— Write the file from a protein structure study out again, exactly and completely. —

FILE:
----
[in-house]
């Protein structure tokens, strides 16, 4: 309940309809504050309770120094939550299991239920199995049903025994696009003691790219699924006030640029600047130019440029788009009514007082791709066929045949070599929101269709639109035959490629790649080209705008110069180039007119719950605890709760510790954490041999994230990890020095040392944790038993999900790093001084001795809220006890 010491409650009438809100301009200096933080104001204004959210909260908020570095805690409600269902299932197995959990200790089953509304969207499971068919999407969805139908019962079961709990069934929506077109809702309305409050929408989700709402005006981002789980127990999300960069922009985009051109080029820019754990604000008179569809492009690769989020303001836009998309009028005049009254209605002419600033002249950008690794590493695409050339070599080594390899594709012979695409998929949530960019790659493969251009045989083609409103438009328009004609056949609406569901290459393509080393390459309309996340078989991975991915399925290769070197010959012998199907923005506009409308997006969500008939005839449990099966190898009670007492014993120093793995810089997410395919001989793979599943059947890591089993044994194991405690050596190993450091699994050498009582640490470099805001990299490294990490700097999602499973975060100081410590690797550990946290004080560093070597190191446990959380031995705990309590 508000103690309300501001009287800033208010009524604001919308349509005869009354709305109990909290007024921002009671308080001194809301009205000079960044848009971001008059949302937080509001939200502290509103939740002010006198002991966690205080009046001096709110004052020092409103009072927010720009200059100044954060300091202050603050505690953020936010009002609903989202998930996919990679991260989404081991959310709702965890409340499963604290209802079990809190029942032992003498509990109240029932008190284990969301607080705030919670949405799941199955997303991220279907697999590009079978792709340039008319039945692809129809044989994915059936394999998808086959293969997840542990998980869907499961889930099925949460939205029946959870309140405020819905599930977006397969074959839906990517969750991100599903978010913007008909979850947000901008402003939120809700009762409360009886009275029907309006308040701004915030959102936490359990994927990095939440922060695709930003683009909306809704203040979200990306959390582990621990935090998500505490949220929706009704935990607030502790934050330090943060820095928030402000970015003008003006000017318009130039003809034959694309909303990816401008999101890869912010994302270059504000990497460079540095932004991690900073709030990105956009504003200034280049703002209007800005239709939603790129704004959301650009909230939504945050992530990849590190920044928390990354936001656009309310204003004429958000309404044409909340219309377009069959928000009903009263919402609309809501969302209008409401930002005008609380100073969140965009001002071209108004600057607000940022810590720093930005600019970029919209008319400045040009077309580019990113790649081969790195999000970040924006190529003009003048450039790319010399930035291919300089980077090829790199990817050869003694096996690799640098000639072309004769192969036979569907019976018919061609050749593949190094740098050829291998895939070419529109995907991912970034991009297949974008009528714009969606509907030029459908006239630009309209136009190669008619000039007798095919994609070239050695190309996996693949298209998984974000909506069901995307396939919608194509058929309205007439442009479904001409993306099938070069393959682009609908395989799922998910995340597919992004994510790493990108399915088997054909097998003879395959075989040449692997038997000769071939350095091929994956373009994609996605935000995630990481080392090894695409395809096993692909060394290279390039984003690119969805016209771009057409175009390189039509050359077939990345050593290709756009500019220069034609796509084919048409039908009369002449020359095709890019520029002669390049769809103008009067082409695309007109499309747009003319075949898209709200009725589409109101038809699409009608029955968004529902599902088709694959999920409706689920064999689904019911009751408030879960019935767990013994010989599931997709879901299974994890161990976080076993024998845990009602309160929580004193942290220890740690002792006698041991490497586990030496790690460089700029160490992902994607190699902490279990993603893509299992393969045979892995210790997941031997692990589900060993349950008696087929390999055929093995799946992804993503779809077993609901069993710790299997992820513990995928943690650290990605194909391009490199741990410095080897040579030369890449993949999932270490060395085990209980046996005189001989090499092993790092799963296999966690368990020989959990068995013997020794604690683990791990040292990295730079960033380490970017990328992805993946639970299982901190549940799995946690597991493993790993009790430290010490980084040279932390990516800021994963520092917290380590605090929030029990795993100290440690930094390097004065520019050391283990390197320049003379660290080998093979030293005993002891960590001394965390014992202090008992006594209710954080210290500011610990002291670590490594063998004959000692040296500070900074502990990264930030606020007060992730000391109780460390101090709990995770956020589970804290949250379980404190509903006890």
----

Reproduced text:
[in-house]
């Protein structure tokens, strides 16, 4: 309940309809504050309770120094939550299991239920199995049903025994696009003691790219699924006030640029600047130019440029788009009514007082791709066929045949070599929101269709639109035959490629790649080209705008110069180039007119719950605890709760510790954490041999994230990890020095040392944790038993999900790093001084001795809220006890 010491409650009438809100301009200096933080104001204004959210909260908020570095805690409600269902299932197995959990200790089953509304969207499971068919999407969805139908019962079961709990069934929506077109809702309305409050929408989700709402005006981002789980127990999300960069922009985009051109080029820019754990604000008179569809492009690769989020303001836009998309009028005049009254209605002419600033002249950008690794590493695409050339070599080594390899594709012979695409998929949530960019790659493969251009045989083609409103438009328009004609056949609406569901290459393509080393390459309309996340078989991975991915399925290769070197010959012998199907923005506009409308997006969500008939005839449990099966190898009670007492014993120093793995810089997410395919001989793979599943059947890591089993044994194991405690050596190993450091699994050498009582640490470099805001990299490294990490700097999602499973975060100081410590690797550990946290004080560093070597190191446990959380031995705990309590 508000103690309300501001009287800033208010009524604001919308349509005869009354709305109990909290007024921002009671308080001194809301009205000079960044848009971001008059949302937080509001939200502290509103939740002010006198002991966690205080009046001096709110004052020092409103009072927010720009200059100044954060300091202050603050505690953020936010009002609903989202998930996919990679991260989404081991959310709702965890409340499963604290209802079990809190029942032992003498509990109240029932008190284990969301607080705030919670949405799941199955997303991220279907697999590009079978792709340039008319039945692809129809044989994915059936394999998808086959293969997840542990998980869907499961889930099925949460939205029946959870309140405020819905599930977006397969074959839906990517969750991100599903978010913007008909979850947000901008402003939120809700009762409360009886009275029907309006308040701004915030959102936490359990994927990095939440922060695709930003683009909306809704203040979200990306959390582990621990935090998500505490949220929706009704935990607030502790934050330090943060820095928030402000970015003008003006000017318009130039003809034959694309909303990816401008999101890869912010994302270059504000990497460079540095932004991690900073709030990105956009504003200034280049703002209007800005239709939603790129704004959301650009909230939504945050992530990849590190920044928390990354936001656009309310204003004429958000309404044409909340219309377009069959928000009903009263919402609309809501969302209008409401930002005008609380100073969140965009001002071209108004600057607000940022810590720093930005600019970029919209008319400045040009077309580019990113790649081969790195999000970040924006190529003009003048450039790319010399930035291919300089980077090829790199990817050869003694096996690799640098000639072309004769192969036979569907019976018919061609050749593949190094740098050829291998895939070419529109995907991912970034991009297949974008009528714009969606509907030029459908006239630009309209136009190669008619000039007798095919994609070239050695190309996996693949298209998984974000909506069901995307396939919608194509058929309205007439442009479904001409993306099938070069393959682009609908395989799922998910995340597919992004994510790493990108399915088997054909097998003879395959075989040449692997038997000769071939350095091929994956373009994609996605935000995630990481080392090894695409395809096993692909060394290279390039984003690119969805016209771009057409175009390189039509050359077939990345050593290709756009500019220069034609796509084919048409039908009369002449020359095709890019520029002669390049769809103008009067082409695309007109499309747009003319075949898209709200009725589409109101038809699409009608029955968004529902599902088709694959999920409706689920064999689904019911009751408030879960019935767990013994010989599931997709879901299974994890161990976080076993024998845990009602309160929580004193942290220890740690002792006698041991490497586990030496790690460089700029160490992902994607190699902490279990993603893509299992393969045979892995210790997941031997692990589900060993349950008696087929390999055929093995799946992804993503779809077993609901069993710790299997992820513990995928943690650290990605194909391009490199741990410095080897040579030369890449993949999932270490060395085990209980046996005189001989090499092993790092799963296999966690368990020989959990068995013997020794604690683990791990040292990295730079960033380490970017990328992805993946639970299982901190549940799995946690597991493993790993009790430290010490980084040279932390990516800021994963520092917290380590605090929030029990795993100290440690930094390097004065520019050391283990390197320049003379660290080998093979030293005993002891960590001394965390014992202090008992006594209710954080210290500011610990002291670590490594063998004959000692040296500070900074502990990264930030606020007060992730000391109780460390101090709990995770956020589970804290949250379980404190509903006890």